If it does, this could have important implications for the way that anorexia is treated. "As well as treating the 'eating disorder' the clinician and the patient might [also] focus on social skills," says Baron-Cohen, although he adds that weight gain would remain a key target.

No one, of course, is suggesting that everyone who has anorexia is autistic--far from it. But there are other similarities between ASD and anorexia. A recent study found that adolescent males with Asperger's Syndrome had abnormal levels of cortisol [the paper's abstract is here]. The authors of the study "believe these findings may help to explain why individuals with this condition have difficulties with minor changes to their routine or changes in their environment." Similarly, people with AN have similar abnormalities in cortisol and these some cognitive traits.

Males outnumber females in ASD, while the reverse is true for anorexia. Perhaps, assert Treasure et al., some females with AN have simply not been diagnosed with ASD because they are female.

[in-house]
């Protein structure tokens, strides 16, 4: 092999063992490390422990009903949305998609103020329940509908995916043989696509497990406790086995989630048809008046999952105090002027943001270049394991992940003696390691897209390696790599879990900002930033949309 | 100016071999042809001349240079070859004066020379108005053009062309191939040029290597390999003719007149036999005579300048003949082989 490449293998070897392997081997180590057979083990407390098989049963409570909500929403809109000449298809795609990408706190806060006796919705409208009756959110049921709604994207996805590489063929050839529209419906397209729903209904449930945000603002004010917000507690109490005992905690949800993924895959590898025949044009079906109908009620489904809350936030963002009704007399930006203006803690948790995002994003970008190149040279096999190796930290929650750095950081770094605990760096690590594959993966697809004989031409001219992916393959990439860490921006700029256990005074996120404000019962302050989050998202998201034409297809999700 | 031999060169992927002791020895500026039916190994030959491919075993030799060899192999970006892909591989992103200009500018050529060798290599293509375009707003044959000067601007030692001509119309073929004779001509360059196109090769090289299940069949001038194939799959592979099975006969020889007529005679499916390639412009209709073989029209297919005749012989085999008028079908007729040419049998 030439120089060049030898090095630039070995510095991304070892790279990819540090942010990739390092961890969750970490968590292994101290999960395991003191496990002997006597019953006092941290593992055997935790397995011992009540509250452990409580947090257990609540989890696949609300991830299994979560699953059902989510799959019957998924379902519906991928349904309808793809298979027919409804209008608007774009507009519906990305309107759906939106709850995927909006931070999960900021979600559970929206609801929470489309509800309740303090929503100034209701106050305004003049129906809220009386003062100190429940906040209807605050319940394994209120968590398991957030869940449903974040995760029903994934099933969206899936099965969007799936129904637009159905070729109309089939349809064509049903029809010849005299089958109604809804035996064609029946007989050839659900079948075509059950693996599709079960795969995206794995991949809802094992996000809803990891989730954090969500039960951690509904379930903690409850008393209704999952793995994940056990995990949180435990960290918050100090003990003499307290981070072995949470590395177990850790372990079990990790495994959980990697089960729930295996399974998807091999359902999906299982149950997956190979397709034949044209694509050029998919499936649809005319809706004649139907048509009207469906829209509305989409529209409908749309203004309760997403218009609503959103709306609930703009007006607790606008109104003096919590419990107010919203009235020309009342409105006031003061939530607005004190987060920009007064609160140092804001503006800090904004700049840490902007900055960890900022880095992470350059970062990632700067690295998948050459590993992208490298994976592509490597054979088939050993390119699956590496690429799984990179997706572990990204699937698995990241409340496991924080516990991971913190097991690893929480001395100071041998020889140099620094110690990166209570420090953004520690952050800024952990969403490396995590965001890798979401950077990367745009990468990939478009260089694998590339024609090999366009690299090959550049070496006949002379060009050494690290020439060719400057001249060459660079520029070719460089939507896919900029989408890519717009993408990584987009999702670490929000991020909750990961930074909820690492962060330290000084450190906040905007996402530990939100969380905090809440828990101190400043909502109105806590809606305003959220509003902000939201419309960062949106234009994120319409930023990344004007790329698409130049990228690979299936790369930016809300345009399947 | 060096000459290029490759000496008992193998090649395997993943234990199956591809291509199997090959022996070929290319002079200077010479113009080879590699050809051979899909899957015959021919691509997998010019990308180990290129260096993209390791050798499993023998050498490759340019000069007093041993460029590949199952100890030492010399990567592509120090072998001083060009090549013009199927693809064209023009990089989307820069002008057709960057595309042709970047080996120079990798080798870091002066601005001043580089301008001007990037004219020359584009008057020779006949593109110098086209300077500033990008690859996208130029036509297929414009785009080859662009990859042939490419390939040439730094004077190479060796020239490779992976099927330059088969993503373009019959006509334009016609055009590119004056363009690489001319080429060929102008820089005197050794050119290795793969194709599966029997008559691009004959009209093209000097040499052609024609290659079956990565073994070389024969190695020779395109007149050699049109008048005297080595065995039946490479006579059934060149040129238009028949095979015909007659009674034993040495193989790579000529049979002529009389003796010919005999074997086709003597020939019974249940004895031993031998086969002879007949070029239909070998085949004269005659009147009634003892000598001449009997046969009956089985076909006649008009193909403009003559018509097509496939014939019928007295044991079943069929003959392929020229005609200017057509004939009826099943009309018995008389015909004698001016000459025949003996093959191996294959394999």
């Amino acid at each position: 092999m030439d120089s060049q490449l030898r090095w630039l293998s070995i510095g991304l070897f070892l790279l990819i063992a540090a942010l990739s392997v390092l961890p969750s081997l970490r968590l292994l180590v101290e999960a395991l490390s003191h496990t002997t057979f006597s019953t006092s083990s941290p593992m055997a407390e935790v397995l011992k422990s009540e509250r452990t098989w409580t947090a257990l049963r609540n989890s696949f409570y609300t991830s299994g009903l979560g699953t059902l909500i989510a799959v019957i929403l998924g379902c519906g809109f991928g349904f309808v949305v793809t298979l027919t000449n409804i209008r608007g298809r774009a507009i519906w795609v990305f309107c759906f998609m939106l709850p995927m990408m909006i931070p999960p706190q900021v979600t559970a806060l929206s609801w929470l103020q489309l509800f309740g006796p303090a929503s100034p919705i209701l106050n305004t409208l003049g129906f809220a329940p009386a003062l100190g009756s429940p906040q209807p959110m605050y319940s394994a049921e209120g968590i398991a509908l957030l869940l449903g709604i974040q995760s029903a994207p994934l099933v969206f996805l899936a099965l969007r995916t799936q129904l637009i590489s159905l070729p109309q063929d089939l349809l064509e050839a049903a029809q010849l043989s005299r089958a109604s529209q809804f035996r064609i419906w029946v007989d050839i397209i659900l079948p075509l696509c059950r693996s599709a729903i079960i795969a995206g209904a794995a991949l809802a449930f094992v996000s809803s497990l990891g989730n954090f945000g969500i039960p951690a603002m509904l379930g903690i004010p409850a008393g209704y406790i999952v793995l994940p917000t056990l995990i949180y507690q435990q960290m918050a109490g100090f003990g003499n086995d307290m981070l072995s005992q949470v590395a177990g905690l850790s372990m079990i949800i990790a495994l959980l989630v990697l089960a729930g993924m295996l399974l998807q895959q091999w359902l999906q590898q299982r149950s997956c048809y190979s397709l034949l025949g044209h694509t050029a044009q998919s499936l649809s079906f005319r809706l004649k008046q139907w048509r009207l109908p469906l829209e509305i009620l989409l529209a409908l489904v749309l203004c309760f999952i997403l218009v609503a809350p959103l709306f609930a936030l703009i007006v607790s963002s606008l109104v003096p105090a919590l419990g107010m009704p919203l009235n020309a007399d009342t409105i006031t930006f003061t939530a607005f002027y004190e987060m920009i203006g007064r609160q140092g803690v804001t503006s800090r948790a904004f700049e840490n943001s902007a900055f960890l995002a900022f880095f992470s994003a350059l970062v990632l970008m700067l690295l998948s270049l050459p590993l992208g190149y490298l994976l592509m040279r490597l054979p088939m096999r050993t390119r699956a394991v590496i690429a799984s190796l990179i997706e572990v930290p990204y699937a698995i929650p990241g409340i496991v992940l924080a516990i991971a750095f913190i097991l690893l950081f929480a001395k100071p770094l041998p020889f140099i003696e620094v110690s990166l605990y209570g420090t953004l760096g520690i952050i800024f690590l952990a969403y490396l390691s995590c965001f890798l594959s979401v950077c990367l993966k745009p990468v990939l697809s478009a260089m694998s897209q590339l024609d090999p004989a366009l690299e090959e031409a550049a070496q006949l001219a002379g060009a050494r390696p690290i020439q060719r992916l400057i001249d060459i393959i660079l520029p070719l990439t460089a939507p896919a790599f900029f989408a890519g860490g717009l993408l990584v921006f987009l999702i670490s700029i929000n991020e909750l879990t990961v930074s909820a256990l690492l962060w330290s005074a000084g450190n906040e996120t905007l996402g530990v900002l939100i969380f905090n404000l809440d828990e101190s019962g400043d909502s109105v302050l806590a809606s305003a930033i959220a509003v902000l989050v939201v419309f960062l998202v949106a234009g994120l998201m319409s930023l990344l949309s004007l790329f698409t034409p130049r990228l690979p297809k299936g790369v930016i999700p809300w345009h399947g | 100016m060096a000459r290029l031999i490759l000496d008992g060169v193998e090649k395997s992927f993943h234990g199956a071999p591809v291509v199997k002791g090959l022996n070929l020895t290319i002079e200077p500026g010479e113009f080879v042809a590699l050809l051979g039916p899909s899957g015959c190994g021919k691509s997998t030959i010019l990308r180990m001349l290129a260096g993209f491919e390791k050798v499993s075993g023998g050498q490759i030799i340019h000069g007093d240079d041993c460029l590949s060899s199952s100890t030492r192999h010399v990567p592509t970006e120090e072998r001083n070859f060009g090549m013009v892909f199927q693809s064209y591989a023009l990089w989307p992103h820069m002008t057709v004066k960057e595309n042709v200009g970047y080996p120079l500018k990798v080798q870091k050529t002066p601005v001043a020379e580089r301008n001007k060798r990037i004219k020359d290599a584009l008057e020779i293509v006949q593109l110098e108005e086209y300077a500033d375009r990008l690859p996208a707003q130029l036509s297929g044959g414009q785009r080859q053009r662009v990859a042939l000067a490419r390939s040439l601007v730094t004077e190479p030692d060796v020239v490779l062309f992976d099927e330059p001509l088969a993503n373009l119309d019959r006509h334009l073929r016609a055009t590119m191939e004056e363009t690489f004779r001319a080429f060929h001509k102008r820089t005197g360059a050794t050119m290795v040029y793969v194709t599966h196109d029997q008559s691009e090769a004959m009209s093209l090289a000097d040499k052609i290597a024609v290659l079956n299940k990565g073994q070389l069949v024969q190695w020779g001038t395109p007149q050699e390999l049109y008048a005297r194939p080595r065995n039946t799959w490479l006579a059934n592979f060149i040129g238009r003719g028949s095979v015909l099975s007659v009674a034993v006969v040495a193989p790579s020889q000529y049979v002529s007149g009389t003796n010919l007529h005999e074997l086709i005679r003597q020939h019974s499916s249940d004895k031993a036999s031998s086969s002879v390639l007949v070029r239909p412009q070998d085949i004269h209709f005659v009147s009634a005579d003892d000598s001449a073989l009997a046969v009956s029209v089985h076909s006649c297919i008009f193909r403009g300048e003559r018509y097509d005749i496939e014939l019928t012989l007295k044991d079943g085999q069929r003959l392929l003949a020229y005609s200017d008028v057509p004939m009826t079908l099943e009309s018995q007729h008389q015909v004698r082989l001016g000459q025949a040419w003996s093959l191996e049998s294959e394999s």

Studies of women with AN showed that they have higher levels of autistic traits than healthy controls. Autistic-type thinking (which is usually roughly defined as poorer social skills, attention to detail, and resistance to change) is also associated with poorer outcomes in anorexia. A different study found a subgroup of AN patients that showed persistent stereotypical "autistic" thinking, a decade after diagnosis:

Ten years after AN onset, the former AN cases showed no major neuropsychological deficits. A subgroup with autistic features had test profiles similar to those observed in autism spectrum disorders. The AN group as a whole showed poor results on the object assembly subtest indicating weak central coherence with a tendency to focus on details at the expense of configural information. This cognitive style may account for their obsession with details, with implications for psychoeducational approaches in treatment programmes/interventions.